The Difference Between a 2WD & 4WD Transmissionby Rob Wagner
Two- and four-wheel drive automatic and manual transmissions are almost identical in just about every way. They feature the same housing, gear ratios and often – but not always – have the same spline count on the output shaft. Primary differences are the two-wheel transmission output shaft is longer than the four-wheel version and four-wheel transmissions mate to a transfer case. Some automakers build their two-wheel transmissions so they can be converted to four-wheel models.
Many car two-wheel transmissions can be converted to truck four-wheel drive, but they are not necessarily ideal for the demands of four-wheeling. General Motors’ automobile transmissions, including the performance Muncie M21 and M22, and Saginaw and Borg Warner T-10, can convert to four-wheel as long as they are not asked to do any heavy knockabout off-roading. The lack of low gears makes transversing rough terrain difficult. Two-wheel truck transmissions, such as the Muncie SM420, SM465 and the NV4500 and NV3500, easily mate with a four-wheel drive transfer case and can handle the demands of rough off-roading.
A two-wheel transmission is identified by its long tailshaft with the rear section consisting of an overdrive unit. The four-wheel drive transmission also has a rear overdrive unit section, but it mates with a transfer case that distributes the power to the front and rear axles. Two-wheel transmissions have no transfer case. However, some vehicles like the two-wheel drive Ford Bronco II, have a dummy transfer case to ease conversion to four-wheel drive by only requiring a new output shaft.
The GM SM465 and TH350, and Aisin AX-15 transmissions typify some of the differences between two- and four-wheelers. GM produced the SM465 manual transmission from 1968 to 1991 for its half- through 3-ton Chevrolet and GMC trucks and sport utility vehicles. Through 1978, the SM465 two- and four-wheel transmissions featured identical internal parts except for the output shaft. The four-wheel version had a 10-spline output shaft and transfer case. The two-wheel model had a 35-spline output shaft with the conventional two-wheel-style tailhousing. From 1979 to 1991, the four-wheel SM465 featured a shorter 32-spline output shaft. The two-wheel SM465’s 35-spline remained and its internals mirrored the four-wheel version. The TH350 automatic came in both two- and four-wheel applications with the two-wheel versions possessing tailhousings lengths of 6, 9 and 12 inches while the four-wheeler output mated with the transfer case. The AX-15 two- and four-wheel transmissions featured the same internal parts, but the two-wheel version had a 14-spline shaft and the four-wheel has a 23-spline shaft.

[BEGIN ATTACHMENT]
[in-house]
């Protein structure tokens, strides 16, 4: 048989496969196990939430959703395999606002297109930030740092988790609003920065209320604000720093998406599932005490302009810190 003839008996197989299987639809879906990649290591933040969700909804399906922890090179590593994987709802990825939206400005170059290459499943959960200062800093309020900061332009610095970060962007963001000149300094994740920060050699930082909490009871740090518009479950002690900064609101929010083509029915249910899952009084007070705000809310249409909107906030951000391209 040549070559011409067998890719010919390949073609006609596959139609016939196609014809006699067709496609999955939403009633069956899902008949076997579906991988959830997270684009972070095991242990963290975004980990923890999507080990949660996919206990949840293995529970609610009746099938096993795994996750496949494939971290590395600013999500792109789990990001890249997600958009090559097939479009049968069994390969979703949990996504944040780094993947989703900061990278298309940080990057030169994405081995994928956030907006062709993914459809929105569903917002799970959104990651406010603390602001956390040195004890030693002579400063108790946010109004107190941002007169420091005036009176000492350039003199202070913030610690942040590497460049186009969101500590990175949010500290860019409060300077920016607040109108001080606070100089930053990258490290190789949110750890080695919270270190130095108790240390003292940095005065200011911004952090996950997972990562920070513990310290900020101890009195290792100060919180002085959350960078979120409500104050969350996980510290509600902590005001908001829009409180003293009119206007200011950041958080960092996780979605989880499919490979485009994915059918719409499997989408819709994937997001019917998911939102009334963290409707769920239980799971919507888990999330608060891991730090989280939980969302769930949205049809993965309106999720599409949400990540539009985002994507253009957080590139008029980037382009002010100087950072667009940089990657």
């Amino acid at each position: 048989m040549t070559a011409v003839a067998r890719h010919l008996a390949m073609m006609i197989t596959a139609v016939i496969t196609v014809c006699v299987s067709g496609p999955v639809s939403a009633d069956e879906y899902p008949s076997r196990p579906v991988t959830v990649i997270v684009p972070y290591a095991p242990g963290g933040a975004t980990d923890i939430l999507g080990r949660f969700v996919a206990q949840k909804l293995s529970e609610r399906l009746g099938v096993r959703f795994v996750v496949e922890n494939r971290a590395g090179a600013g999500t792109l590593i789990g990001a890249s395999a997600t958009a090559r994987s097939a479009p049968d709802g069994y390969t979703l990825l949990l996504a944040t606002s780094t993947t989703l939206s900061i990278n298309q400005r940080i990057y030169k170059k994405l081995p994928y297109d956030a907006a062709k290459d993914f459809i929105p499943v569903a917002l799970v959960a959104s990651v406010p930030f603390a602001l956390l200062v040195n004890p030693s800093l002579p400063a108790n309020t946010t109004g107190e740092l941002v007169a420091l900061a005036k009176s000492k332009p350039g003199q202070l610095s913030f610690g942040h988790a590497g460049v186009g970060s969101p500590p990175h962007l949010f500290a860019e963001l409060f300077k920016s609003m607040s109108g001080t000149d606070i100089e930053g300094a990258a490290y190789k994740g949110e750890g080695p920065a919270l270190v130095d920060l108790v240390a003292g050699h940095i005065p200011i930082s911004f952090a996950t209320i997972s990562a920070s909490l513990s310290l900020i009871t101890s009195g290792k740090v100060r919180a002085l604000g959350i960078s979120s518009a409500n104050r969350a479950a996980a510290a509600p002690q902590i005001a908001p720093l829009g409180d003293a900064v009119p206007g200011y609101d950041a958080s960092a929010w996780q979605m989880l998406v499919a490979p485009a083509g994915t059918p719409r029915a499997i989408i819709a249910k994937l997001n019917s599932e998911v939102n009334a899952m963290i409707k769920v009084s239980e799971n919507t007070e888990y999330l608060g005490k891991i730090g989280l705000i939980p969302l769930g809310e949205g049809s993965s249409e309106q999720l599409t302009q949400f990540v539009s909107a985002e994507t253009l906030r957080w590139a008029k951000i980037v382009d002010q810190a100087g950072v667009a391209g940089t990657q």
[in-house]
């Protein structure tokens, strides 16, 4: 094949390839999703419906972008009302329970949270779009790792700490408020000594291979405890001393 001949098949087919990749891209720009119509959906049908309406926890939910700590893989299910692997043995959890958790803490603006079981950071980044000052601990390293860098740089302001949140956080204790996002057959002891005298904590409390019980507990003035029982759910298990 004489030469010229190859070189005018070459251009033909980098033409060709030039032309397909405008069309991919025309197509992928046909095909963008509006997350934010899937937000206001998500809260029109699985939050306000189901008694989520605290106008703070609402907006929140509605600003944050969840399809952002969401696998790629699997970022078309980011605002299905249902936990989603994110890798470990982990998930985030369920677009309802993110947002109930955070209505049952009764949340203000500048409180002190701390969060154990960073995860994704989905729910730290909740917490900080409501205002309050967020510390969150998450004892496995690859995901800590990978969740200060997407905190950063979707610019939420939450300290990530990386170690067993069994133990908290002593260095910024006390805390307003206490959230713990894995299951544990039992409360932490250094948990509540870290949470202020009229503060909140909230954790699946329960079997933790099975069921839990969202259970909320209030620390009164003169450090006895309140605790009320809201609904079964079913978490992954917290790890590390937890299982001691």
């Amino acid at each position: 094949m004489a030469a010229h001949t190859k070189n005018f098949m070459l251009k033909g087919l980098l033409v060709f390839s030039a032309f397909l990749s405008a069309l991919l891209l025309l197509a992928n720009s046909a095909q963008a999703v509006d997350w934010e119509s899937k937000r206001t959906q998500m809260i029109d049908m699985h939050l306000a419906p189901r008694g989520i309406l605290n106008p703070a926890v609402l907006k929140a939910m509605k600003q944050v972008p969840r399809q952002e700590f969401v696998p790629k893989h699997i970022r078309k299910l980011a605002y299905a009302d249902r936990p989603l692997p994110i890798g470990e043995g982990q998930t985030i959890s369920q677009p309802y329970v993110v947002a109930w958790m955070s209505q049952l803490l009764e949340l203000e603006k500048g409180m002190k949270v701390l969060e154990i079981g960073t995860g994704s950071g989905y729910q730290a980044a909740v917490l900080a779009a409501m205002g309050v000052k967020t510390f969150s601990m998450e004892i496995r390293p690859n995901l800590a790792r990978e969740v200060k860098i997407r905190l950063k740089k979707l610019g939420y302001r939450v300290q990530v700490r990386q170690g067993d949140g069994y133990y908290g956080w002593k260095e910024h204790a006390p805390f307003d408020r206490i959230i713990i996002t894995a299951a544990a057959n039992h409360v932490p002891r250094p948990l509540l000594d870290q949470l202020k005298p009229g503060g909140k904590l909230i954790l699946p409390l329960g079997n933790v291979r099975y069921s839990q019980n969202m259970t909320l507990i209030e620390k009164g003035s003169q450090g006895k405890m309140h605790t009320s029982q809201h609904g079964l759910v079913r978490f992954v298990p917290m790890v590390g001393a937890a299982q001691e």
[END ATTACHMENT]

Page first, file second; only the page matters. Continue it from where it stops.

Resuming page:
The transfer case connected to the rear of the transmission should be a dead giveaway that the vehicle is four-wheel drive. However, the transfer case may be a dummy available for later conversion for four-wheeling. Operating transfer cases connect to the transmission and use two drive shafts to split the power between the front and rear axles. These are a part-time manual transfer case operated by the driver or part-time electronic activated with a switch. Some vehicles, such as sports cars, have full-time permanently locked transfer cases.
Rob Wagner is a journalist with over 35 years experience reporting and editing for newspapers and magazines. His experience ranges from legal affairs reporting to covering the Middle East. He served stints as a newspaper and magazine editor in Saudi Arabia and the United Arab Emirates. Wagner attended California State University, Los Angeles, and has a degree in journalism.